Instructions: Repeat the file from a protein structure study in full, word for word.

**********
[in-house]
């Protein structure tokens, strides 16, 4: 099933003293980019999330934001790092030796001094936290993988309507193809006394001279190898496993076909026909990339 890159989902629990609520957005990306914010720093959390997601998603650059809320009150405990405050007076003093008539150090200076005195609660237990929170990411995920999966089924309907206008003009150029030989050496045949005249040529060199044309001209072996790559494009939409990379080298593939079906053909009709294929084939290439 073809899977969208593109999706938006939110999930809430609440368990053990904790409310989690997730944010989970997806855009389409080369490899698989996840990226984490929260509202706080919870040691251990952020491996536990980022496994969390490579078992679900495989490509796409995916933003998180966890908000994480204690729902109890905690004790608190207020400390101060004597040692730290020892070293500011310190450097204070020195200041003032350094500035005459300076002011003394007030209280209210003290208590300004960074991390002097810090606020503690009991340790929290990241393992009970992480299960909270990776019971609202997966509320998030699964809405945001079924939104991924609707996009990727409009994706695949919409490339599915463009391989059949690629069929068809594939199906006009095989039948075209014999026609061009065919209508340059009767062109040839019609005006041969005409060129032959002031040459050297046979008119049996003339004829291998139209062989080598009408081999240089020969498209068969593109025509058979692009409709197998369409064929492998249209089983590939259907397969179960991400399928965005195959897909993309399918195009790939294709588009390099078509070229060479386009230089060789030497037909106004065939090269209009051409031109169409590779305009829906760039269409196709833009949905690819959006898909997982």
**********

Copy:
[in-house]
């Protein structure tokens, strides 16, 4: 099933003293980019999330934001790092030796001094936290993988309507193809006394001279190898496993076909026909990339 890159989902629990609520957005990306914010720093959390997601998603650059809320009150405990405050007076003093008539150090200076005195609660237990929170990411995920999966089924309907206008003009150029030989050496045949005249040529060199044309001209072996790559494009939409990379080298593939079906053909009709294929084939290439 073809899977969208593109999706938006939110999930809430609440368990053990904790409310989690997730944010989970997806855009389409080369490899698989996840990226984490929260509202706080919870040691251990952020491996536990980022496994969390490579078992679900495989490509796409995916933003998180966890908000994480204690729902109890905690004790608190207020400390101060004597040692730290020892070293500011310190450097204070020195200041003032350094500035005459300076002011003394007030209280209210003290208590300004960074991390002097810090606020503690009991340790929290990241393992009970992480299960909270990776019971609202997966509320998030699964809405945001079924939104991924609707996009990727409009994706695949919409490339599915463009391989059949690629069929068809594939199906006009095989039948075209014999026609061009065919209508340059009767062109040839019609005006041969005409060129032959002031040459050297046979008119049996003339004829291998139209062989080598009408081999240089020969498209068969593109025509058979692009409709197998369409064929492998249209089983590939259907397969179960991400399928965005195959897909993309399918195009790939294709588009390099078509070229060479386009230089060789030497037909106004065939090269209009051409031109169409590779305009829906760039269409196709833009949905690819959006898909997982």